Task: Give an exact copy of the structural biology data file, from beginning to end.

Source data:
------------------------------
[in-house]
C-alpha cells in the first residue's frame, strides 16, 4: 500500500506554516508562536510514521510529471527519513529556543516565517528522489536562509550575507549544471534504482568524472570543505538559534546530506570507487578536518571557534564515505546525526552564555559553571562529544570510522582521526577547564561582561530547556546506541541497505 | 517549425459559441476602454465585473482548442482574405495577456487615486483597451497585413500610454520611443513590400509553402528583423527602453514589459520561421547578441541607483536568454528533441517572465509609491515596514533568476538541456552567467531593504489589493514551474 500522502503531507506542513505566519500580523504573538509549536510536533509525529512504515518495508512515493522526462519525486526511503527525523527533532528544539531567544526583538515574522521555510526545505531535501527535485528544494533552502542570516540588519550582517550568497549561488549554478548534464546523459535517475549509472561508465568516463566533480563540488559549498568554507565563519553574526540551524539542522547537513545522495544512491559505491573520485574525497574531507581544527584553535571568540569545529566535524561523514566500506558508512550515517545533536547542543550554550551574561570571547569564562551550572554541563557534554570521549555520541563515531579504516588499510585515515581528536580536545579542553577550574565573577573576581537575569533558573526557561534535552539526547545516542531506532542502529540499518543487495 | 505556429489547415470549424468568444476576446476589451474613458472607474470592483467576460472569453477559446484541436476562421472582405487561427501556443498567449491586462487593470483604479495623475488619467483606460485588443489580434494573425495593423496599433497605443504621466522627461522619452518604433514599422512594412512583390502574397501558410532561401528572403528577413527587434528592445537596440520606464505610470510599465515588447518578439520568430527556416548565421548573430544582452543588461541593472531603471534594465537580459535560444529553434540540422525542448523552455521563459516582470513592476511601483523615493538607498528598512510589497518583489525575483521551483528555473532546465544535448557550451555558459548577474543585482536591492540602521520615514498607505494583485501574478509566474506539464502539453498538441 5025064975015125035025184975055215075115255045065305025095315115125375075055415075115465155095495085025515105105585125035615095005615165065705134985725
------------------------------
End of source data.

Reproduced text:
[in-house]
C-alpha cells in the first residue's frame, strides 16, 4: 500500500506554516508562536510514521510529471527519513529556543516565517528522489536562509550575507549544471534504482568524472570543505538559534546530506570507487578536518571557534564515505546525526552564555559553571562529544570510522582521526577547564561582561530547556546506541541497505 | 517549425459559441476602454465585473482548442482574405495577456487615486483597451497585413500610454520611443513590400509553402528583423527602453514589459520561421547578441541607483536568454528533441517572465509609491515596514533568476538541456552567467531593504489589493514551474 500522502503531507506542513505566519500580523504573538509549536510536533509525529512504515518495508512515493522526462519525486526511503527525523527533532528544539531567544526583538515574522521555510526545505531535501527535485528544494533552502542570516540588519550582517550568497549561488549554478548534464546523459535517475549509472561508465568516463566533480563540488559549498568554507565563519553574526540551524539542522547537513545522495544512491559505491573520485574525497574531507581544527584553535571568540569545529566535524561523514566500506558508512550515517545533536547542543550554550551574561570571547569564562551550572554541563557534554570521549555520541563515531579504516588499510585515515581528536580536545579542553577550574565573577573576581537575569533558573526557561534535552539526547545516542531506532542502529540499518543487495 | 505556429489547415470549424468568444476576446476589451474613458472607474470592483467576460472569453477559446484541436476562421472582405487561427501556443498567449491586462487593470483604479495623475488619467483606460485588443489580434494573425495593423496599433497605443504621466522627461522619452518604433514599422512594412512583390502574397501558410532561401528572403528577413527587434528592445537596440520606464505610470510599465515588447518578439520568430527556416548565421548573430544582452543588461541593472531603471534594465537580459535560444529553434540540422525542448523552455521563459516582470513592476511601483523615493538607498528598512510589497518583489525575483521551483528555473532546465544535448557550451555558459548577474543585482536591492540602521520615514498607505494583485501574478509566474506539464502539453498538441 5025064975015125035025184975055215075115255045065305025095315115125375075055415075115465155095495085025515105105585125035615095005615165065705134985725